As I mentioned recently, I purchased an iPod.
The sound was disappointing, mostly due to a lack of midrange and deep bass. I thought it might just be the ear phones that came with the iPod, but in bench testing, I discovered that the iPod had its share of fault in this matter, rolling off the midrange, and especially the low frequencies.
So, I decided to get several sets of ear phones from other manufacturers for review, to see if using a better set of phones than the ones that came with the iPod would improve the situation.
Shawn McGloughlin, of Full Compass, sent me a big box full of them to try out. Decades ago, when I bought my first set of headphones (Koss, for $15), that is all there was: headphones. Although the Koss cupped over my ears, there were some headphones that sat "on" the ears. Now, the phones are actually classified as over-ear phones, on-ear phones, in-ear phones, and ear buds.
The current article is a review of six phones that Shawn sent. These are (1) Denon AH-C700 (in-ear), Shure E3G (in-ear), Shure E500-PTH (in-ear), UE Super.fi 5 Pro (in-ear), UE Super.fi 5 Pro EB (in-ear), and Ultrasone iCans (on-ear). Jason Serinus reviewed Shure E4s and E5s last year, but there were no bench tests.
I listened to all of the phones using an 80 GB iPod, with or without various types of EQ that are included in the iPod menu. I used mostly classical music, but some popular as well.
I also bench tested each set of phones using a calibrated microphone. I used a 0.5" section of silicone rubber tubing for this purpose, by placing the tip of the microphone in one end, and the tip of the ear phone (ear foam removed) in the other end. This provided a tightly sealed 0.25" canal between the ear phone and the microphone, approximating the ear canal. Test signals were generated by the precision Lynx sound card in our test computer, rather than my iPod, so the rolled off frequency response of the iPod (published in our previous report) was not a factor.
In alphabetical order then, let's begin with the Denon AH-C700.
These are in-ear phones, with an MSRP of $200. As with all the ear phones, they come with several sets of foam plugs with which you can replace the existing ones as they wear out, or depending on the size of your ear canals.
These ear phones weigh 0.3 ounce and are 16 ohms impedance. Their sensitivity is 104 dB/mw.
I will say right now, that the Denons were my favorite phones in terms of fit. They are very lightweight, and stayed in my ears perfectly, never falling out. I found that there was a huge variation in this regard, with some of the phones coming loose right away, because they are heavy, or oddly shaped such that I could not push them deep enough into my ear canal to hold tight, due to the body of the phone hitting the pinna (those are the external flaps of skin that we all refer to as the "ears", which in my case, are starting to look like a pair of shoes as I grow older).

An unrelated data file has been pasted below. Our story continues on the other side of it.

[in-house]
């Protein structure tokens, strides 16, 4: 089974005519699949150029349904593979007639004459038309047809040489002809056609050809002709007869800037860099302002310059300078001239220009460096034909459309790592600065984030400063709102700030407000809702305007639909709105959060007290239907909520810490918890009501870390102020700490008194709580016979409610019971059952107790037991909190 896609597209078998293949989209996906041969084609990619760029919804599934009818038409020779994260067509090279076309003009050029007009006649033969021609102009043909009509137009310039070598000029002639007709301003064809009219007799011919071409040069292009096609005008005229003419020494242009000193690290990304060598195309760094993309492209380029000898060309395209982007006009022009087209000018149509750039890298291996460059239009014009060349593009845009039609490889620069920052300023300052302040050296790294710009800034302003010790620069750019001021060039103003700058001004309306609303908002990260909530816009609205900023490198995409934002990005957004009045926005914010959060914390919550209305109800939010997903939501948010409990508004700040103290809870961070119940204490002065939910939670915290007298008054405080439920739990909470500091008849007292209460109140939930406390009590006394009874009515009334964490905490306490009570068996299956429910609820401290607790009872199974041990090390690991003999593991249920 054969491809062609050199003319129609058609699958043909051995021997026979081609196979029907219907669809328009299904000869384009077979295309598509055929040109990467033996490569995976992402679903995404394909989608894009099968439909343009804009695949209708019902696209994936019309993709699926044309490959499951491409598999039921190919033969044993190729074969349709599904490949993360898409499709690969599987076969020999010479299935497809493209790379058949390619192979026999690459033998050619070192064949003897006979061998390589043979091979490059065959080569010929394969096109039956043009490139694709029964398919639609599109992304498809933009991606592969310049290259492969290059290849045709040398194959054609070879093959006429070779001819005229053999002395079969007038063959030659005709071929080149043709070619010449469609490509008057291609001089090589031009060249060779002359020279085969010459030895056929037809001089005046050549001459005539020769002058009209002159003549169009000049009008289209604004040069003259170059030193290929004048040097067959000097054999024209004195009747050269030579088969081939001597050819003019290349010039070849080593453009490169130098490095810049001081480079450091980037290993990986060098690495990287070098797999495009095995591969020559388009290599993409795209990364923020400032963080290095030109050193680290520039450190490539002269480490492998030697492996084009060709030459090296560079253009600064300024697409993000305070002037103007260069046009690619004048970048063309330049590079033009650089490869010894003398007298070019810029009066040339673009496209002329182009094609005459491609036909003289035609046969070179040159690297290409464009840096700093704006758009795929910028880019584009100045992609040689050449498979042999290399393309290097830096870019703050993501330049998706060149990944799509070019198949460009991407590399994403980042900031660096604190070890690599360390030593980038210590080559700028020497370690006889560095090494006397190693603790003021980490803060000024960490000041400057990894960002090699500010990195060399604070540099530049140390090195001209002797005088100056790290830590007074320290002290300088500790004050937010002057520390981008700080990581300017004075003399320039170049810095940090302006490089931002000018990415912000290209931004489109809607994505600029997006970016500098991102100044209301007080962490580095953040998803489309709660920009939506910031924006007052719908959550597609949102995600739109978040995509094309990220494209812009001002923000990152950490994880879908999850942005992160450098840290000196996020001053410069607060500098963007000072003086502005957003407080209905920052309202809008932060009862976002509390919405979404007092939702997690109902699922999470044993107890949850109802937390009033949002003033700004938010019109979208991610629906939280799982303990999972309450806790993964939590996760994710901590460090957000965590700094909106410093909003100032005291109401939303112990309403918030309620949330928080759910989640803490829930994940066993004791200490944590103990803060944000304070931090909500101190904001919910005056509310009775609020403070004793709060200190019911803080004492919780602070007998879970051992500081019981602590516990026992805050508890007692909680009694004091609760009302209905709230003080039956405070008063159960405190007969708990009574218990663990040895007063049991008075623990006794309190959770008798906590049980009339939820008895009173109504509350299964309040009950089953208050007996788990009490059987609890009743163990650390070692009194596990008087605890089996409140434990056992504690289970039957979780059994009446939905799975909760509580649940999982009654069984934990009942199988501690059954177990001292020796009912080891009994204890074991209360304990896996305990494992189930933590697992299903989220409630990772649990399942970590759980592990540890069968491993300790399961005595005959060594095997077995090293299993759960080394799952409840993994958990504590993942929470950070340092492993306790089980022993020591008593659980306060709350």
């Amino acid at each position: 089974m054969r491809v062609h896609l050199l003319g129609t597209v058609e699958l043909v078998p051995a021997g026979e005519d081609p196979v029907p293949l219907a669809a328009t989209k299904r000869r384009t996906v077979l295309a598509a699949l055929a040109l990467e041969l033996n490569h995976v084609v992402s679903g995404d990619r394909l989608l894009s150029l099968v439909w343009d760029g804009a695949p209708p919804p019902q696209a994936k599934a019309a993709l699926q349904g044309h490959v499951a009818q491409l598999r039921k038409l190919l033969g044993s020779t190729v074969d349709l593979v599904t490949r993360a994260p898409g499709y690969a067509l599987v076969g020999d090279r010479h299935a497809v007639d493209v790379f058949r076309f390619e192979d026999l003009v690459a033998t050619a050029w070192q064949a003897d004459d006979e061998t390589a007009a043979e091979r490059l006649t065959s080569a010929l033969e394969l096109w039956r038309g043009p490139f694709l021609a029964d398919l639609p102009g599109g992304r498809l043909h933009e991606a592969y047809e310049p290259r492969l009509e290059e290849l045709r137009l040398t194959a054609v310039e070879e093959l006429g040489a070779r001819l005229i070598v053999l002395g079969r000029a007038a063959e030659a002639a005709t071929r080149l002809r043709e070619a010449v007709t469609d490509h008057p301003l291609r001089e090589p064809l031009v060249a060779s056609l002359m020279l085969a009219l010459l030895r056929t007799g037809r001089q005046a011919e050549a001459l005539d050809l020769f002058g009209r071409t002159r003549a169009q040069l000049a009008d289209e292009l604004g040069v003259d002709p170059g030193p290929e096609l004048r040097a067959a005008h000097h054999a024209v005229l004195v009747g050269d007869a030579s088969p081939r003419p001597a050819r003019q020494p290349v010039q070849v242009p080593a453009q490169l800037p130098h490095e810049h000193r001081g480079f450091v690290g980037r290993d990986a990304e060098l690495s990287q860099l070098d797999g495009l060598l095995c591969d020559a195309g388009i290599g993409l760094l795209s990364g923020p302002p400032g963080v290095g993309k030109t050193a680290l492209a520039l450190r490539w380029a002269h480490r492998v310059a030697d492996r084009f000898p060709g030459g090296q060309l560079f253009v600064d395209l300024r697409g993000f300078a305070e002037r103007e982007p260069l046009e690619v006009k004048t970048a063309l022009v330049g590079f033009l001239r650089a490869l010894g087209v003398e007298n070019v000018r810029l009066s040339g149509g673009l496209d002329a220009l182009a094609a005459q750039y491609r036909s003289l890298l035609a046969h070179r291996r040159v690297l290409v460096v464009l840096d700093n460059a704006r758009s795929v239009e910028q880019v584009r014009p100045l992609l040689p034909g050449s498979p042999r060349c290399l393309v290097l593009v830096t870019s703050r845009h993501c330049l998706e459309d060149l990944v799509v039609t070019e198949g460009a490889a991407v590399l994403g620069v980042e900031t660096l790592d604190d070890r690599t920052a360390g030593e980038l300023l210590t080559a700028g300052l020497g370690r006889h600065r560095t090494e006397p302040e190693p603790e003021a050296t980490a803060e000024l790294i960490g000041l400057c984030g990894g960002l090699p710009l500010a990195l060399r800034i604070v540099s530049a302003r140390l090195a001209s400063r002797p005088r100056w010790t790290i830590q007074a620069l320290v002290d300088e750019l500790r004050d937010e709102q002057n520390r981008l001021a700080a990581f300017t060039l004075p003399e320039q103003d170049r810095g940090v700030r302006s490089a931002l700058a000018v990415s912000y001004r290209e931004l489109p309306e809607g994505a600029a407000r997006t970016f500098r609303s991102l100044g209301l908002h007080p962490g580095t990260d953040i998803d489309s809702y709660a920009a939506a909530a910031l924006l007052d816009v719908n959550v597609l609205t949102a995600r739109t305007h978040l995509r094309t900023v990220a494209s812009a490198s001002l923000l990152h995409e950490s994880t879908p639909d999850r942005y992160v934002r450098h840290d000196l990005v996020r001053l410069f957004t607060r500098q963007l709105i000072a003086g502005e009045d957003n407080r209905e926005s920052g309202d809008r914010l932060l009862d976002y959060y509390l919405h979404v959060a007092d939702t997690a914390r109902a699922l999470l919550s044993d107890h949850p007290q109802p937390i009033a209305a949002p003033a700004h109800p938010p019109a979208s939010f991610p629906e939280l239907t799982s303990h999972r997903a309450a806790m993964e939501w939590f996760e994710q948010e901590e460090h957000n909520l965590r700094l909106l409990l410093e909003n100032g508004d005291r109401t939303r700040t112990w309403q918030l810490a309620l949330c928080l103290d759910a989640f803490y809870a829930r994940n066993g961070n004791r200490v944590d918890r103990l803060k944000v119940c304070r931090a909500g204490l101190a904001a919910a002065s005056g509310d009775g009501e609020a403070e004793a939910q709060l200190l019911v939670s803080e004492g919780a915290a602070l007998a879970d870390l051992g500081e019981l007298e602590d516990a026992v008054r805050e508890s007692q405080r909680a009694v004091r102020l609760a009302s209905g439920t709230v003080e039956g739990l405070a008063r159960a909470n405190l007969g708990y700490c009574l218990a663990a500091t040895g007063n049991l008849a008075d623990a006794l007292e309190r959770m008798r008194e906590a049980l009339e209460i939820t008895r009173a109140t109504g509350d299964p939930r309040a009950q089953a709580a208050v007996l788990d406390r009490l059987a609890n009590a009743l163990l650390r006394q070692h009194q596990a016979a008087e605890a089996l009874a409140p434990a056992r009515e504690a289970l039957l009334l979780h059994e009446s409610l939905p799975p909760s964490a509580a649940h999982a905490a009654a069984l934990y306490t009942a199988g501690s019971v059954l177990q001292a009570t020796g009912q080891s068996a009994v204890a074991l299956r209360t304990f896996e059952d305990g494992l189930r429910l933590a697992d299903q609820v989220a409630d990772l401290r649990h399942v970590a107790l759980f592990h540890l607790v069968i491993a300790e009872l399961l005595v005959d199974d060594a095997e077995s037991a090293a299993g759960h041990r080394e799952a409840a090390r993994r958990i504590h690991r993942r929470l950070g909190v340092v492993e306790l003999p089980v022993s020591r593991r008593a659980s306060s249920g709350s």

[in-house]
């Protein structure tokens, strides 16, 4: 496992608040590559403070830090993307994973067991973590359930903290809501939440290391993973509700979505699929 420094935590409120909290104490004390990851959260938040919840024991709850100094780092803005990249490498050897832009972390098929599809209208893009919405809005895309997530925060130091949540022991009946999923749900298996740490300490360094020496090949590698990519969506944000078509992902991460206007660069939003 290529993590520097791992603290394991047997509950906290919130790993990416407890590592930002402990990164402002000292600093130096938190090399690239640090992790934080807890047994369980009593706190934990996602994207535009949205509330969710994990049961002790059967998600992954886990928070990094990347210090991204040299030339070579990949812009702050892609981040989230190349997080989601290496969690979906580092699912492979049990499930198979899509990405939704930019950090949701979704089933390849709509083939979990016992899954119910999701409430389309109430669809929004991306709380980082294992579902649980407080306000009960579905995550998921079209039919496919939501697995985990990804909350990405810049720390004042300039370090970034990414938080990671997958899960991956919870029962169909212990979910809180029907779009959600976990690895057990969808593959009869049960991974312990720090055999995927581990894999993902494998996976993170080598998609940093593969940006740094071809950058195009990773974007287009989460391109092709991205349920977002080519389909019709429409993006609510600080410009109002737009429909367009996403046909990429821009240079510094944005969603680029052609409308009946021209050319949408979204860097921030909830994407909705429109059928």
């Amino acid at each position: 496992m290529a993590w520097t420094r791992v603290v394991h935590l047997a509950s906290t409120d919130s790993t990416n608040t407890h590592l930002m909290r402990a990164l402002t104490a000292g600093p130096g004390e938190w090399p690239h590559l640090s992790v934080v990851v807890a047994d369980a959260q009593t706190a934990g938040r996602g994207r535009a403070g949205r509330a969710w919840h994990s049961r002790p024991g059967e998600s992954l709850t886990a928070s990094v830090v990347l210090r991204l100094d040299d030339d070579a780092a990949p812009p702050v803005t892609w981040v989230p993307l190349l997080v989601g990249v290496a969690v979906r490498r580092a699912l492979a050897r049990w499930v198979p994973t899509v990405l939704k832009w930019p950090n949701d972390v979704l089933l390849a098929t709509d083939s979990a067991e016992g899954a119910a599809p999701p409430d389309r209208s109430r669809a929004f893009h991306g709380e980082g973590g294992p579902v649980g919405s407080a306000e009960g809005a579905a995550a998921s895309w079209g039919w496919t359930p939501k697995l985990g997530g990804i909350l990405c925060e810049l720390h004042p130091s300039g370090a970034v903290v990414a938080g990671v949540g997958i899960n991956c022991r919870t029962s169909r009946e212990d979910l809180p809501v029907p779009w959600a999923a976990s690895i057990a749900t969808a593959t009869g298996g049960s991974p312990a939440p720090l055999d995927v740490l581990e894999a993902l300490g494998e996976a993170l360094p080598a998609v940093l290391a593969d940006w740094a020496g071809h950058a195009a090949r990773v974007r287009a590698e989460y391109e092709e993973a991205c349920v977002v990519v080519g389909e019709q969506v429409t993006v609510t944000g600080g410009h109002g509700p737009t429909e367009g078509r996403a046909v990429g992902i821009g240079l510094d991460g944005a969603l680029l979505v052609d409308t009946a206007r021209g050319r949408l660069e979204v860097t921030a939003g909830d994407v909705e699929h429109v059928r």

So, right away, I will be giving the phones a rating based on fit. The included set of various sized foam plugs can help, but they do not ameliorate the problem of shape, size, and weight of the phones themselves.
And, don't underestimate the value of fit (which includes comfort). Regardless of their sound quality, if they continually fall out of your ears, or if they are loose in the canal (reduces bass significantly), you won't be able to hear all the music. Some of the foam plugs will hold an awkward shaped phone in your ear, but they are uncomfortable because they press so hard in the ear canals, and if you are trying to doze on a long flight, listening to music, you won't enjoy yourself with tight plugs. Note that the ratings on fit are based just on my own experiences. It would not have been hygienic to pass them around to numerous people.
Now to the sound.
Well, all of the phones tended to sound light in the midrange and bass. I think that this is due to the almost impossible task of keeping the phones tightly sealed in the ear canals. Even the Denons, with their great fit, would become just a little bit loose as I listened for awhile, due to perspiration (like a lot of people, I use my iPod when I go for long exercise walks), but also just to the slippery surface of the ear canals.
There is no way to get around this problem, other than to just push them back in every few minutes or so.
The Denons are very detailed, with no harshness or extra sibilance at all. The mid-highs are a bit forward, so I ended up using the "Deep" EQ setting on the iPod as a preference. (EQ adds distortion, but sometimes, it is worth it to get an overall, improved sound.)
The frequency response of the AH-C700s is shown below. You can see that it rolls off below 40 Hz, and above 300 Hz, then has a peak at 3.6 kHz, and finally rolls off above 8 kHz. So, the Deep EQ probably flattened out the response at the low end, with respect to that peak at 3.6 kHz, and that is why I liked it. (All of the graphs are taken through the sound card, not the iPod, so there is no EQ in any of the graphs.)
Distortion graphs are shown below.
At 20 Hz, and 90 dB output, THD+N was relatively low, at 2.1%.
At 1 kHz, distortion, again, was low.
At 10 kHz, THD+N approached 1%, but the noise is a significant part of this. So, the important number is the relation of the harmonic at 20 kHz to the fundamental, which in this case is - 78 dB.
IMD was very low. Note the lack of peaks around the 2 kHz fundamental. This is excellent performance, and the best of the phones tested in this set.
The Denon AH-C700 ear phones receives a 7 out of 10 for sound quality, and a 10 for fit. Using the "Deep" EQ setting on the iPod made a big difference, but I have to rate them based on no EQ.
(The scores are based on 1-2=BAD, 3-4=MEDIOCRE, 5-6=FAIR. 7-8=GOOD, 9-10=Excellent.)